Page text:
El Morro receives the golden ticket from drama students


(Left to Right) juniors Kelsey Bailey, Chloe Bryan, and Will Purdy guide a group of elementary kids through their lines. The three, along with five others, extended a helping hand last Thursday with their production of “Charlie and the Chocolate Factory.”

Yuika Egan, News Editor

On Feb. 8, eight high schoolers involved in LBHS drama traveled to El Morro Elementary School to teach younger students about stage presence and offer other helpful acting tips as the 3rd-graders prepare for their upcoming production of Charlie and the Chocolate Factory.

“As the Visual and Performing Arts Coordinator for K-5, I want to encourage lessons that not only fulfill the theater standards, but give students a unique hands-on experience,” said visual arts teacher Bridget Beaudry-Porter, who organized the special field trip. “The third grade teachers and I saw the need for students to understand how they can improve on stage. I wanted to collaborate with the LBHS drama students and let them teach their awesome acting skills to the third grade students,” said Porter.

In past years, El Morro hasn’t focused on full productions that include sets and scripts. Normally, the earliest formal introduction students have to theater is at Thurston Middle School, where  they have the option to take drama as an elective. The current production of the Roald Dahl  classic might spark a passion in the performing arts that some might not have realized they had.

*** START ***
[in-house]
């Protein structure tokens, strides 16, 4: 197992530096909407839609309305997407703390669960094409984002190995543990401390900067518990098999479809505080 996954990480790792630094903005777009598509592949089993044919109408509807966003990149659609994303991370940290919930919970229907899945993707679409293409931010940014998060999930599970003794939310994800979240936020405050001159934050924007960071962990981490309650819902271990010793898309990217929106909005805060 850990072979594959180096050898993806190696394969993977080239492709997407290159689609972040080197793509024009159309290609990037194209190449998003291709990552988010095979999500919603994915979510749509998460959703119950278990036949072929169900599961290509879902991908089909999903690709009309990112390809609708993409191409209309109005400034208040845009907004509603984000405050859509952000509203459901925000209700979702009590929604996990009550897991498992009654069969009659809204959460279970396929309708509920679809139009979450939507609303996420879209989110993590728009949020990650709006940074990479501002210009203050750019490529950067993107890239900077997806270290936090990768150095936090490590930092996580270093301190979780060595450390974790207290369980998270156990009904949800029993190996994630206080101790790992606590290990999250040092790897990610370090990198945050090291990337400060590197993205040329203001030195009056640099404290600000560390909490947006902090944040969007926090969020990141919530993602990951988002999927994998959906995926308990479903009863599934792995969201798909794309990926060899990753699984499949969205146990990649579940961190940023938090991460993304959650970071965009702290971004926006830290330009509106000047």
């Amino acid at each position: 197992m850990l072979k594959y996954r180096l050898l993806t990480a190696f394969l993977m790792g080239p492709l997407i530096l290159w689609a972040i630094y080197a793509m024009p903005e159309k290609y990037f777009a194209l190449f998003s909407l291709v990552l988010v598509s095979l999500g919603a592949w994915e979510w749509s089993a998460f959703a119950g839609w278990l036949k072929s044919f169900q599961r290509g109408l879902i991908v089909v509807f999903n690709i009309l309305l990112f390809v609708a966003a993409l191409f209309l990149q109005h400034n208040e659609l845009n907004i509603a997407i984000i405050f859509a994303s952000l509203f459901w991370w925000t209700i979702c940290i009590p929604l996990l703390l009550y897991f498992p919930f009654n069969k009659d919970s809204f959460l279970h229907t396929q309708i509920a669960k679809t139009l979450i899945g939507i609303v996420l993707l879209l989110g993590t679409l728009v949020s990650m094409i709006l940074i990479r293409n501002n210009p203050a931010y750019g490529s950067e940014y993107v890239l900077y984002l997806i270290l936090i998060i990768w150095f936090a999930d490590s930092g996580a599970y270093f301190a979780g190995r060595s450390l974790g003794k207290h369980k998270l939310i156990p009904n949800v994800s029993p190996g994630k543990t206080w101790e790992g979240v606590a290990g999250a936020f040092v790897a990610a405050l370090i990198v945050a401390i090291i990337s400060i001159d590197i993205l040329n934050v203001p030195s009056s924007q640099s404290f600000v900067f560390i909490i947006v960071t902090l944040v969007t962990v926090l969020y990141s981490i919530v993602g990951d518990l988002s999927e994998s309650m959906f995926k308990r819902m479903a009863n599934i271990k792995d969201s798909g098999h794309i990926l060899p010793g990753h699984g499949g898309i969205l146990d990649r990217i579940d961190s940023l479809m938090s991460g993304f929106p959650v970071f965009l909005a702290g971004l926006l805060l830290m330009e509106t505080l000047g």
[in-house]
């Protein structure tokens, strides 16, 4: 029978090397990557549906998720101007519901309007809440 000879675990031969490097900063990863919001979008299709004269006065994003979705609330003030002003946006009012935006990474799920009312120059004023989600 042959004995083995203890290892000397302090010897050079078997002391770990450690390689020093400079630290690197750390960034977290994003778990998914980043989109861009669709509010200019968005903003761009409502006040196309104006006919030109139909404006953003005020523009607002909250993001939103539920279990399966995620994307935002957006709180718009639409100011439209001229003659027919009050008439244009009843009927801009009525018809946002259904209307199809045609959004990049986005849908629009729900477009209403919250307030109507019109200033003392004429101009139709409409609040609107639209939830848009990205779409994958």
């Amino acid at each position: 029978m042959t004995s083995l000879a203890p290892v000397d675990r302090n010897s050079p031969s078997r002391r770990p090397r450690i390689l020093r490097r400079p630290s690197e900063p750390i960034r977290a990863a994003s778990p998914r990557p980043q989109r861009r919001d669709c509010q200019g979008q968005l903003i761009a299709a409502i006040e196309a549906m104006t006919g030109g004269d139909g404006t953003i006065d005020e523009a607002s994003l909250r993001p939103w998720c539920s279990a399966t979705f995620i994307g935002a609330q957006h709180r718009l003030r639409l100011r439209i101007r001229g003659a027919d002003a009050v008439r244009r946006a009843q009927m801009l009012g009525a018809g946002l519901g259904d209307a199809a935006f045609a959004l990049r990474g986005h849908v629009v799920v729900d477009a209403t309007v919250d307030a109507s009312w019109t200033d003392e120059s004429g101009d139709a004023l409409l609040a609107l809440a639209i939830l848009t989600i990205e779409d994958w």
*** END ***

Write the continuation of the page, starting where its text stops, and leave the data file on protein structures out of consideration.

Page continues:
“The performing arts program is vital for many students to be successful in school because it can give them a sense of community and an outlet for self expression. I have found that student engagement rises with Visual and Performing Arts units, and students retain more of the information they learned,” said Porter.

The kids were broken up into small groups and were assigned two or three high schoolers to work with them, making sure that each elementary student received personal guidance. Activities ranged from reading their lines out loud in front of their peers and listening to feedback, to light-hearted improv games that helped the kids come out of their shells.

“It was a great experience to work with the younger kids because it’s so important for children to get exposed early on. As a kid you don’t really know what you want, so you want to be open to all opportunities. I remember seeing the high school previews when I was in elementary school and thinking, ‘Oh I want to do that someday’ and ‘I want to be that kid,’ and now that I get to be in that position of taking on that leadership role, I feel so lucky to be a part of this special program,” said freshman Claire Tigner.